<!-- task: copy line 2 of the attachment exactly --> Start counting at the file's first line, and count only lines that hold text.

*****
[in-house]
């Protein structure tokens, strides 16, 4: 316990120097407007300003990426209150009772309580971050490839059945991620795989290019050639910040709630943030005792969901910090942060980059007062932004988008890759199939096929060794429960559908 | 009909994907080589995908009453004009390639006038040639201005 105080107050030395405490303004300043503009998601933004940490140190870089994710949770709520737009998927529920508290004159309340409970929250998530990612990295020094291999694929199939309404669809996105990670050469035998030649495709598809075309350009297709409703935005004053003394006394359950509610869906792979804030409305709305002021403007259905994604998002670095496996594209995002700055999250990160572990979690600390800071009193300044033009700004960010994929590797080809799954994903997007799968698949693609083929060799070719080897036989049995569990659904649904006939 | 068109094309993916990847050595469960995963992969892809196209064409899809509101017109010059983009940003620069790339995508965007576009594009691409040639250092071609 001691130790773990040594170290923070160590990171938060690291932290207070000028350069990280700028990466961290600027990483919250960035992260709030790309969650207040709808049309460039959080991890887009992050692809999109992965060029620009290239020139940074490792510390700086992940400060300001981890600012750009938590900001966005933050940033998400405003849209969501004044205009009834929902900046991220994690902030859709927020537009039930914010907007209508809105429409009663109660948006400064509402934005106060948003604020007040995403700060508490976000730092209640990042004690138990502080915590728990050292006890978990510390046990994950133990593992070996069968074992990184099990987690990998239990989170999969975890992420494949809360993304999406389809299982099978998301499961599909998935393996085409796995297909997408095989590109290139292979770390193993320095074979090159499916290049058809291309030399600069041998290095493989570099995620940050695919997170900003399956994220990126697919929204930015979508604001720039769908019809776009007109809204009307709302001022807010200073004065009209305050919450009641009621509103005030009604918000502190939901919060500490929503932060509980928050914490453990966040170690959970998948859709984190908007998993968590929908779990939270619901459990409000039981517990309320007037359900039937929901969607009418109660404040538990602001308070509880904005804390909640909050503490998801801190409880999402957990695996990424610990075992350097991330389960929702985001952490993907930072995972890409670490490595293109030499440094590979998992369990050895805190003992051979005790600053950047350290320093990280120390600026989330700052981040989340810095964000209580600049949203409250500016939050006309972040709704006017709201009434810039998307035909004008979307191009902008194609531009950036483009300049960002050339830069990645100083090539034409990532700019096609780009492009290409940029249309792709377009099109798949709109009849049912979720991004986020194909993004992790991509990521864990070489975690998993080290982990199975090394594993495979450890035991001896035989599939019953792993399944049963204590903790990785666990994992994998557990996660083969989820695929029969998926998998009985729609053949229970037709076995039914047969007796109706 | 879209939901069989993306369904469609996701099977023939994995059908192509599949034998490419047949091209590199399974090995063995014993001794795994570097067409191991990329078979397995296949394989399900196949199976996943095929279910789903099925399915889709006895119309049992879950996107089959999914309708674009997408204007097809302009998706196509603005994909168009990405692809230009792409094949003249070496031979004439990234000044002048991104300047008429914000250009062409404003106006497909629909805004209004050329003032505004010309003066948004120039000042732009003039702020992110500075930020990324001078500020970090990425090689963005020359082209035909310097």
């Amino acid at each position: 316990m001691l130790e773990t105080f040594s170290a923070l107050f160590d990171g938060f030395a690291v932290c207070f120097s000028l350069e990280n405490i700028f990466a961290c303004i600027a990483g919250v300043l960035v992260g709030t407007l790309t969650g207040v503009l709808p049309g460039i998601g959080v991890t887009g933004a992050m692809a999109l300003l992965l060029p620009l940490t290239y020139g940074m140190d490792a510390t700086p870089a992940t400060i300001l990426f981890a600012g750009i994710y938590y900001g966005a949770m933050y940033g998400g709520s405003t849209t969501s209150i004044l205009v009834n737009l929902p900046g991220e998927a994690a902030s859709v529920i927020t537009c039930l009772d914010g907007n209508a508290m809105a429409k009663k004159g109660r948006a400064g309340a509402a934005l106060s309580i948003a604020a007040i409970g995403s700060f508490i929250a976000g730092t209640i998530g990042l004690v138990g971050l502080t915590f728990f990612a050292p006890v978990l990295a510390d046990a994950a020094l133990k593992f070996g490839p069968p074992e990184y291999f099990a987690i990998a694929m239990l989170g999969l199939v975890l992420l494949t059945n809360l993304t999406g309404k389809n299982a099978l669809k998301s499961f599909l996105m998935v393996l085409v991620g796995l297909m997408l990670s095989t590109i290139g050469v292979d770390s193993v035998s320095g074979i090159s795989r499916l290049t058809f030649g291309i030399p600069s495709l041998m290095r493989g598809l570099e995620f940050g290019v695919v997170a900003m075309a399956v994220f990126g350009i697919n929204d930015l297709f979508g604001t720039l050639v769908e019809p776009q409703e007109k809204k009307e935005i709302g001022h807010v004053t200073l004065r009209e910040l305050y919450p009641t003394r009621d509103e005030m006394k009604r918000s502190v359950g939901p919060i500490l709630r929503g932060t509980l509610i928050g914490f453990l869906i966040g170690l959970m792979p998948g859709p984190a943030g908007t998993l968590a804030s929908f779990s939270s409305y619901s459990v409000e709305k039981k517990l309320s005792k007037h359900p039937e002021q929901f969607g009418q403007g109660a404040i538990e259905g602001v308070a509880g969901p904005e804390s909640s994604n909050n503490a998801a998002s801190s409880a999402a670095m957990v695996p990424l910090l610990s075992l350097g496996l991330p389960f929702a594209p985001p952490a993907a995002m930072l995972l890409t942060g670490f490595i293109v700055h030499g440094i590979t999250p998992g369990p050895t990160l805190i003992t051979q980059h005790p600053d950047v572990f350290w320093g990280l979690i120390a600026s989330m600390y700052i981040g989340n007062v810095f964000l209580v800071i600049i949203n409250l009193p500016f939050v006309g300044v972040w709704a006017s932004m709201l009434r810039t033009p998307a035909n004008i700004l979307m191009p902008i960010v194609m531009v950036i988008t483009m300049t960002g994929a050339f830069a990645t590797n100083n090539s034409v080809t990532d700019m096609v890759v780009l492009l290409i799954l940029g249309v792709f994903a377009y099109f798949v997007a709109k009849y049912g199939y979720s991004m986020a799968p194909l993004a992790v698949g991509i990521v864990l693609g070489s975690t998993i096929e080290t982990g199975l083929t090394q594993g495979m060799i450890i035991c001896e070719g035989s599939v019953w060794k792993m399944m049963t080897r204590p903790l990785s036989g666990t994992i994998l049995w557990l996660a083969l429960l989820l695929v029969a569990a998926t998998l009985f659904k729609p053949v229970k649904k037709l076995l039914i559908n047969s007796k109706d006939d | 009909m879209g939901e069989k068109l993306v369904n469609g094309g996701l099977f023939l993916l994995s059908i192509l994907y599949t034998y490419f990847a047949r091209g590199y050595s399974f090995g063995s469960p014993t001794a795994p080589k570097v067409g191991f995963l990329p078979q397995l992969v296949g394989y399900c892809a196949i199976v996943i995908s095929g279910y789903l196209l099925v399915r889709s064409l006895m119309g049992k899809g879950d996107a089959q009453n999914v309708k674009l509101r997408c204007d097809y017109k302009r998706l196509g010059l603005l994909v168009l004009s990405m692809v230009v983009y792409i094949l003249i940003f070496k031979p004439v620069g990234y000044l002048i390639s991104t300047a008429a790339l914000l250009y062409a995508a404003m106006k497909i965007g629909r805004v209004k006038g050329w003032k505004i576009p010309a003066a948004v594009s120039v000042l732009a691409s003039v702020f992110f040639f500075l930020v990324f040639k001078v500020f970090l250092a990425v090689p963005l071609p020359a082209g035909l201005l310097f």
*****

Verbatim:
């Protein structure tokens, strides 16, 4: 316990120097407007300003990426209150009772309580971050490839059945991620795989290019050639910040709630943030005792969901910090942060980059007062932004988008890759199939096929060794429960559908 | 009909994907080589995908009453004009390639006038040639201005 105080107050030395405490303004300043503009998601933004940490140190870089994710949770709520737009998927529920508290004159309340409970929250998530990612990295020094291999694929199939309404669809996105990670050469035998030649495709598809075309350009297709409703935005004053003394006394359950509610869906792979804030409305709305002021403007259905994604998002670095496996594209995002700055999250990160572990979690600390800071009193300044033009700004960010994929590797080809799954994903997007799968698949693609083929060799070719080897036989049995569990659904649904006939 | 068109094309993916990847050595469960995963992969892809196209064409899809509101017109010059983009940003620069790339995508965007576009594009691409040639250092071609 001691130790773990040594170290923070160590990171938060690291932290207070000028350069990280700028990466961290600027990483919250960035992260709030790309969650207040709808049309460039959080991890887009992050692809999109992965060029620009290239020139940074490792510390700086992940400060300001981890600012750009938590900001966005933050940033998400405003849209969501004044205009009834929902900046991220994690902030859709927020537009039930914010907007209508809105429409009663109660948006400064509402934005106060948003604020007040995403700060508490976000730092209640990042004690138990502080915590728990050292006890978990510390046990994950133990593992070996069968074992990184099990987690990998239990989170999969975890992420494949809360993304999406389809299982099978998301499961599909998935393996085409796995297909997408095989590109290139292979770390193993320095074979090159499916290049058809291309030399600069041998290095493989570099995620940050695919997170900003399956994220990126697919929204930015979508604001720039769908019809776009007109809204009307709302001022807010200073004065009209305050919450009641009621509103005030009604918000502190939901919060500490929503932060509980928050914490453990966040170690959970998948859709984190908007998993968590929908779990939270619901459990409000039981517990309320007037359900039937929901969607009418109660404040538990602001308070509880904005804390909640909050503490998801801190409880999402957990695996990424610990075992350097991330389960929702985001952490993907930072995972890409670490490595293109030499440094590979998992369990050895805190003992051979005790600053950047350290320093990280120390600026989330700052981040989340810095964000209580600049949203409250500016939050006309972040709704006017709201009434810039998307035909004008979307191009902008194609531009950036483009300049960002050339830069990645100083090539034409990532700019096609780009492009290409940029249309792709377009099109798949709109009849049912979720991004986020194909993004992790991509990521864990070489975690998993080290982990199975090394594993495979450890035991001896035989599939019953792993399944049963204590903790990785666990994992994998557990996660083969989820695929029969998926998998009985729609053949229970037709076995039914047969007796109706 | 879209939901069989993306369904469609996701099977023939994995059908192509599949034998490419047949091209590199399974090995063995014993001794795994570097067409191991990329078979397995296949394989399900196949199976996943095929279910789903099925399915889709006895119309049992879950996107089959999914309708674009997408204007097809302009998706196509603005994909168009990405692809230009792409094949003249070496031979004439990234000044002048991104300047008429914000250009062409404003106006497909629909805004209004050329003032505004010309003066948004120039000042732009003039702020992110500075930020990324001078500020970090990425090689963005020359082209035909310097």